There has always been a contradiction between the Obama administration’s reluctance to state “red lines” on Iran and its tough talk about never allowing the Islamist regime to achieve their nuclear ambition. The president’s supporters have resolved this piece of cognitive dissonance—at least in their own minds—by sticking to the belief that sooner or later Tehran will yield to reason and start negotiating toward a compromise that the U.S. could live with even if such a deal might scare Israel. This assumption was based on the idea that sanctions are gradually bringing Iran to its knees and that its leaders are reasonable people who understand their position is unsustainable.
Given the Iranians’ record of intransigence and duplicity in diplomatic encounters, such assumptions were always more a matter of wishful thinking than serious analysis. But the latest rejection of an American attempt to reach out to Iran should conclusively demonstrate that any hope that sanctions or diplomacy will persuade Iran to back off on its nuclear quest is entirely unrealistic. The statement by the supreme leader of the regime, Grand Ayatollah Ali Khamenei, to the effect that he completely rejects any idea of direct talks on the nuclear question with the United States indicates that the latest bright idea about Iran hatched in the Obama administration was just as much a failure as its predecessors. Though some are interpreting the ayatollah’s statement solely through the prism of the power struggles inside Tehran, there should be no mistake about who is in charge and what his veto of new talks with the U.S. means.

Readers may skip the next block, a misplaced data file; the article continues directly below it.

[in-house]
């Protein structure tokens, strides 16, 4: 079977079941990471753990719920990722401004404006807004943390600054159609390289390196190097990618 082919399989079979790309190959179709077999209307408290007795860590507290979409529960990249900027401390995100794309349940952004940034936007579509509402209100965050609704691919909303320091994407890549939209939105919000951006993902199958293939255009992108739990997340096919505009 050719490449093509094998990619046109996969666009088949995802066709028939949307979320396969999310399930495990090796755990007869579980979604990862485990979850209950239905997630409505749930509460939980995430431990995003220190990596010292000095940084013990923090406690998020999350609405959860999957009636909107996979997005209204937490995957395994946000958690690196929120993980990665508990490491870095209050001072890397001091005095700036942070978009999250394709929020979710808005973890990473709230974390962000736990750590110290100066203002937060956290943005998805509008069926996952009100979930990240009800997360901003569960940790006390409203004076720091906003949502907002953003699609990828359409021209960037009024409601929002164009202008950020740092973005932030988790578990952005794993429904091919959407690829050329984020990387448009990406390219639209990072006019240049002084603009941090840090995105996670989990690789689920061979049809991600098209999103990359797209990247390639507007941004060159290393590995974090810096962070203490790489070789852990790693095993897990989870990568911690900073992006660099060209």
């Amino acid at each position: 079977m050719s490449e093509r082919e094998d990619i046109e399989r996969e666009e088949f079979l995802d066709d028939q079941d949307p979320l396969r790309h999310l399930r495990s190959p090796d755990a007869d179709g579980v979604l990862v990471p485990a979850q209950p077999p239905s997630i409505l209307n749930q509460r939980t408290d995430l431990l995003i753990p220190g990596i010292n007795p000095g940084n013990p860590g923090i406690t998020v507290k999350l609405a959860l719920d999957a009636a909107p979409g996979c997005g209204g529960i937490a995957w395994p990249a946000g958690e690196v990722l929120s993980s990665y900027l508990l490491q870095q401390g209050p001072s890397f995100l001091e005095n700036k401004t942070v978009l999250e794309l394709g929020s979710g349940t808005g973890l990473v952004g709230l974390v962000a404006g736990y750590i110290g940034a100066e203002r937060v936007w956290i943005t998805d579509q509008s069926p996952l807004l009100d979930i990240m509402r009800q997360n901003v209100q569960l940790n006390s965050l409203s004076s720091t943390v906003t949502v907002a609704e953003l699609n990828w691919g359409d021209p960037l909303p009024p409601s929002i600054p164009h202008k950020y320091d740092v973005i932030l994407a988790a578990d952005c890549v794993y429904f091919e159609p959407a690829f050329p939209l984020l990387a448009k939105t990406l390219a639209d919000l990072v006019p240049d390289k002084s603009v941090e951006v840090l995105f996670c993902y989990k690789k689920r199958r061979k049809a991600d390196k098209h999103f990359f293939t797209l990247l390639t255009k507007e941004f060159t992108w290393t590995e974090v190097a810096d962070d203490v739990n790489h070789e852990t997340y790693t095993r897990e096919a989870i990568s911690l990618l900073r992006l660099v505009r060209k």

The ayatollah’s cutting and sinister remarks about any Iranian who might consider talking with the Americans illustrates how deeply committed the government is to the nuclear program. He also gave a not-so-subtle hint about what would happen to any official who was foolish enough to think of compromising either on nukes or on warming up relations with the United States:
“I’m not a diplomat; I’m a revolutionary, and speak frankly and directly,” he said. “If anyone wants the return of U.S. dominance here, people will grab his throat.”
This puts a period on the notion of a new engagement policy in Iran that might have relieved President Obama of the obligation to make good on his promises about Iran. Negotiations might have yielded some sort of accord that might have been able to be represented as a victory for U.S. policy even if it fell short of actually removing the Iranian nuclear threat in the long run. But Khamenei’s contempt for Obama is so complete that he will not deign to negotiate directly with him. Instead, he seems to believe that if he sticks to his position on the nuclear question, he can eventually run out the clock through multilateral talks via the P5+1 group in which Russia and China will prevent anyone from applying real pressure on Tehran.
Khamenei can hardly be blamed for thinking the administration isn’t serious about rejecting any thought of containing them rather than forestalling their nuclear program via force even as a last resort. The nomination of Chuck Hagel as secretary of defense—a man who not only opposes force and supports containment but also can’t even be counted on to lie persuasively about it during his confirmation hearing—may have persuaded them that the president never meant what he said about Iran throughout his re-election campaign. The Iranians also read the American press and know that one of the rising figures in the Republican Party—Rand Paul—also supports containment.
The Iranian confidence that they can ignore American threats puts the administration in a pickle. The president will not pull the plug on the next round of P5+1 talks but even he knows that effort will never yield success. But he now knows, even if he didn’t before, that Khamenei would never yield on the nuclear question. Sooner or later that leaves him with either containment or force as his only two options on Iran. Given the consequences of allowing Iran to go nuclear, let’s hope he hasn’t been bluffing all along about leaving no option off the table.